Q&A: House gift needs a lawyer’s help

Dear Liz: I have a rental house that I would like to give to my sister as an outright gift. (She is the current tenant but cannot afford to buy the house.) How can I do this legally? Do I need a lawyer? If so, what kind? I have already asked a real estate agent, and I’ve been told that I don’t really need her services. She suggested asking an escrow company. The house is in the name of my revocable trust and I own it free and clear. For various reasons, I would like to give her the house now rather than leave it to her in my will. I realize she will be stuck with my cost basis, but she has no plans to ever sell it because she has lived there for 10 years and wants to live in it for the rest of her life.

Answer: Talk to a real estate attorney, who can help you through the multi-step process of transferring a house deed and getting it recorded. You could try to do it yourself, but the attorney can ensure the transfer is done properly and answer any questions you may have.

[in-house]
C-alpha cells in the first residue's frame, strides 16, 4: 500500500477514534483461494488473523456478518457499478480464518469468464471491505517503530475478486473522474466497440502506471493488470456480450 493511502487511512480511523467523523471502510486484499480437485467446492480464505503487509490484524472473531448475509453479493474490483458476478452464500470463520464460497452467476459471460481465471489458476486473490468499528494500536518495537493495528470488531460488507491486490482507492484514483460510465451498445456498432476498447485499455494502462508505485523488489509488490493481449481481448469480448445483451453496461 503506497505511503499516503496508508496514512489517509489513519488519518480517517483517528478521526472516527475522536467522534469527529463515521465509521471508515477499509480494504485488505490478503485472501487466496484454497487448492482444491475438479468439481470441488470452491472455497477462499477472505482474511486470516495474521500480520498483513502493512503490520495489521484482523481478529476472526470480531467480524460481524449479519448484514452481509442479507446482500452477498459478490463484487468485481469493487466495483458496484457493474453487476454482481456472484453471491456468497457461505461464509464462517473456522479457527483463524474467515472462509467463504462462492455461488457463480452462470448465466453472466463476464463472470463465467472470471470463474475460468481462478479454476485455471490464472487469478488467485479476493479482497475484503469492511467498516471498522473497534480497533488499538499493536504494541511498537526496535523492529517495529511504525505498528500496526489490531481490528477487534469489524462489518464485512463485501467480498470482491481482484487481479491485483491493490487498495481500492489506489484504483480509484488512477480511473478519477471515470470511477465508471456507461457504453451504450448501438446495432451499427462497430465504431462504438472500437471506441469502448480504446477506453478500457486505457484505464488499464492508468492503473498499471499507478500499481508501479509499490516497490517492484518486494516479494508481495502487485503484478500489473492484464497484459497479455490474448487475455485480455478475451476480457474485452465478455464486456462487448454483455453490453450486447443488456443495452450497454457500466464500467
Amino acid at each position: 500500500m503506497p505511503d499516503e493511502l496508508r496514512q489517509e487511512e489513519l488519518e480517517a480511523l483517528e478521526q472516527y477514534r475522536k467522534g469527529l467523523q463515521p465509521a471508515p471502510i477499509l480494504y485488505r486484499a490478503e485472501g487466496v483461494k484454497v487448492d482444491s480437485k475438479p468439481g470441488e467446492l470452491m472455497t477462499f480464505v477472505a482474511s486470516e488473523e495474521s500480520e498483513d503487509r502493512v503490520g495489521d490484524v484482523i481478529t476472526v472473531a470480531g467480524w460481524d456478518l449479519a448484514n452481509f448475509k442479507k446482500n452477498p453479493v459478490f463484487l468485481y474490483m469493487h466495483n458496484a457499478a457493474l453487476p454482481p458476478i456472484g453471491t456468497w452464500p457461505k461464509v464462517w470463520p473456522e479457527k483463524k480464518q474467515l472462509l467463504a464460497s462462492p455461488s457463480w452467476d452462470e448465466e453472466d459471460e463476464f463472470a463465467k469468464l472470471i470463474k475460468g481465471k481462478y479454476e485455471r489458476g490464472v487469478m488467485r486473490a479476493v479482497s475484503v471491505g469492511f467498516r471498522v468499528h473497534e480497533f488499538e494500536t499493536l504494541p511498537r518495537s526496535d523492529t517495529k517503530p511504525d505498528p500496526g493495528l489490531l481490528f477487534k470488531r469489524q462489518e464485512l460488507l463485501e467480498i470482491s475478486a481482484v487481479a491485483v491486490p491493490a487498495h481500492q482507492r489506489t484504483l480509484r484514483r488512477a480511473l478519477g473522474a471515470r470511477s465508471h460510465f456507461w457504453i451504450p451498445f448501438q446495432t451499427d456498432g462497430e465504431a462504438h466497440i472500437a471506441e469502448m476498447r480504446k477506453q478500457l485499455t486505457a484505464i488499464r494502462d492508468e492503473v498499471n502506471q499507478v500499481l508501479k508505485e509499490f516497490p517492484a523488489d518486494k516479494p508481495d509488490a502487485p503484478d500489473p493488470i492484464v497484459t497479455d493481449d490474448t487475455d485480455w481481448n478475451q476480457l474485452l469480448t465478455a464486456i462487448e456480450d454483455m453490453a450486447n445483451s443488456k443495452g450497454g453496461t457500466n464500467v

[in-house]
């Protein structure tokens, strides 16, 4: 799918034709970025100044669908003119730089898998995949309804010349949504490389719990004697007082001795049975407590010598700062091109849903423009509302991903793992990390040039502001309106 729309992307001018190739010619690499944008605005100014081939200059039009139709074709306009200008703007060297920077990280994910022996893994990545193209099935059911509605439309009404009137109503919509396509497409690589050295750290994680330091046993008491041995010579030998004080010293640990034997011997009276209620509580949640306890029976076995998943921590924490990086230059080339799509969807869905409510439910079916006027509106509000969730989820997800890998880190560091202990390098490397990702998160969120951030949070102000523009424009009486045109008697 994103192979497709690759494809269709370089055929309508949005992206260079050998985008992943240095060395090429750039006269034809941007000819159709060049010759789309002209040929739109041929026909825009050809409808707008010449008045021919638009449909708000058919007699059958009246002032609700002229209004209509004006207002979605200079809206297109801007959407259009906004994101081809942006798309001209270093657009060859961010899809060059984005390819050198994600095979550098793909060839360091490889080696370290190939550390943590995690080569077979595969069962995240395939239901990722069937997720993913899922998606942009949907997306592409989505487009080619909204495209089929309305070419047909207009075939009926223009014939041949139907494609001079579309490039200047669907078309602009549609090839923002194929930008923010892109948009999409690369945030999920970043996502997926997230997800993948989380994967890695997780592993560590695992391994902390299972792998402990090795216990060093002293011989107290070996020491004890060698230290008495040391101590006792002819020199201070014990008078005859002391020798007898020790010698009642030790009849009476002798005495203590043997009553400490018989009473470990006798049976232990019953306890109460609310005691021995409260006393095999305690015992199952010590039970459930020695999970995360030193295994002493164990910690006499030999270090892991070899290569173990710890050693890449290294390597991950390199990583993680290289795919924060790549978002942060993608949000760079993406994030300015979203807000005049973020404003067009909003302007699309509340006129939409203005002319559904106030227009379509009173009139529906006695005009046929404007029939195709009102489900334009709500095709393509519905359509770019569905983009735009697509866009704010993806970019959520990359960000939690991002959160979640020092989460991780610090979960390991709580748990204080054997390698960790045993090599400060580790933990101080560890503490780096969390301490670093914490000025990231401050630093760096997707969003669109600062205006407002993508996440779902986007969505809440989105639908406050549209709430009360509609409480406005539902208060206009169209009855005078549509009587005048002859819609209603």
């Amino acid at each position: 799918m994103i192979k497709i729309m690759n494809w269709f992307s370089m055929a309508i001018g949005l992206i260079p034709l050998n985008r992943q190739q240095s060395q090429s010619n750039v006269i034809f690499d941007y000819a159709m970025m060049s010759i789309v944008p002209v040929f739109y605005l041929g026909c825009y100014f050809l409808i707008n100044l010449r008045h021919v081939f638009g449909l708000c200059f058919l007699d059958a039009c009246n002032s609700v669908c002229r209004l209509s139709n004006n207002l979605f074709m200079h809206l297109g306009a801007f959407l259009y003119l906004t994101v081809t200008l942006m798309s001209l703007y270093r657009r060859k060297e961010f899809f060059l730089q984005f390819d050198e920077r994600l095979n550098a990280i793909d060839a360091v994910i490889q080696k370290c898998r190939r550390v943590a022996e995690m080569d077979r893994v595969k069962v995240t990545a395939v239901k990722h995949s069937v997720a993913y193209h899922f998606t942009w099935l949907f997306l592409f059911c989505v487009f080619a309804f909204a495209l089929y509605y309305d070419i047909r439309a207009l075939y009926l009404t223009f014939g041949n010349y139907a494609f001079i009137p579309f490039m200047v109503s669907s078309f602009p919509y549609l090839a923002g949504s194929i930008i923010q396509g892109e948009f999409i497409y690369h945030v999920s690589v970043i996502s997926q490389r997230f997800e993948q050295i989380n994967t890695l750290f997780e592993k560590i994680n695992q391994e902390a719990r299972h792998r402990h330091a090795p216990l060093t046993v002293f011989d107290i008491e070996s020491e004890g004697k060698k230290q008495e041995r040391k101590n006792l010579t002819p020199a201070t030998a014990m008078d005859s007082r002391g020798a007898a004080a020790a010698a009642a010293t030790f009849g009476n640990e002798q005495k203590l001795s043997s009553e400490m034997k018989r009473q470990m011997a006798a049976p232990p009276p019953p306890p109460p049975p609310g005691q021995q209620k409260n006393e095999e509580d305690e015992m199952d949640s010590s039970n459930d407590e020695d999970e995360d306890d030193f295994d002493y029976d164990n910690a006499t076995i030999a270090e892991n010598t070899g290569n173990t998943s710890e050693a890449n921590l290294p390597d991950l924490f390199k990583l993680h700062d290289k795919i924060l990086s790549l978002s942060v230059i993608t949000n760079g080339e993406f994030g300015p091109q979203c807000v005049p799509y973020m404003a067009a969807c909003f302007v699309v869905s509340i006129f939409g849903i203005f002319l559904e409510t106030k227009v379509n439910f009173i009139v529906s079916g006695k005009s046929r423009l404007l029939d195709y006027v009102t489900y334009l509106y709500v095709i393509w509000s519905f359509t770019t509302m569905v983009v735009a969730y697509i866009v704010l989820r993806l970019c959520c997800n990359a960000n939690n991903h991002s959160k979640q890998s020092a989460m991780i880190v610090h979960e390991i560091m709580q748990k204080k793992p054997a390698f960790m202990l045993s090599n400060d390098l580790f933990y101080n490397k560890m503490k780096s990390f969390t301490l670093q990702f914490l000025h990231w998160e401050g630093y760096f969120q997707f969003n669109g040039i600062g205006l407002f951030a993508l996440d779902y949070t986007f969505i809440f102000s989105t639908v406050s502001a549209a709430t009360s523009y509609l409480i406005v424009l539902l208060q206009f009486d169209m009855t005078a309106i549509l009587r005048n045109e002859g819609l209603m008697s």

Because the house probably is worth more than the annual gift exemption limit — which is currently $15,000 and rising to $16,000 next year — you also will have to file a gift tax return. Actual gift taxes aren’t owed until you’ve given away millions of dollars in your lifetime. If you’re wealthy enough to be concerned about that, please also consult an estate planning attorney.

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Comments

  1. Joyce Rutheford says

    Hi Liz,
    Reference the person who wants to give her house to her sibling. Another way she could do this would be to do a quit claim deed from her to her sister and herself that eighter would inherit upon death of the other. That way 50% of the proceeds of the home, should the survivor decide to sell, would get a stepped up bases.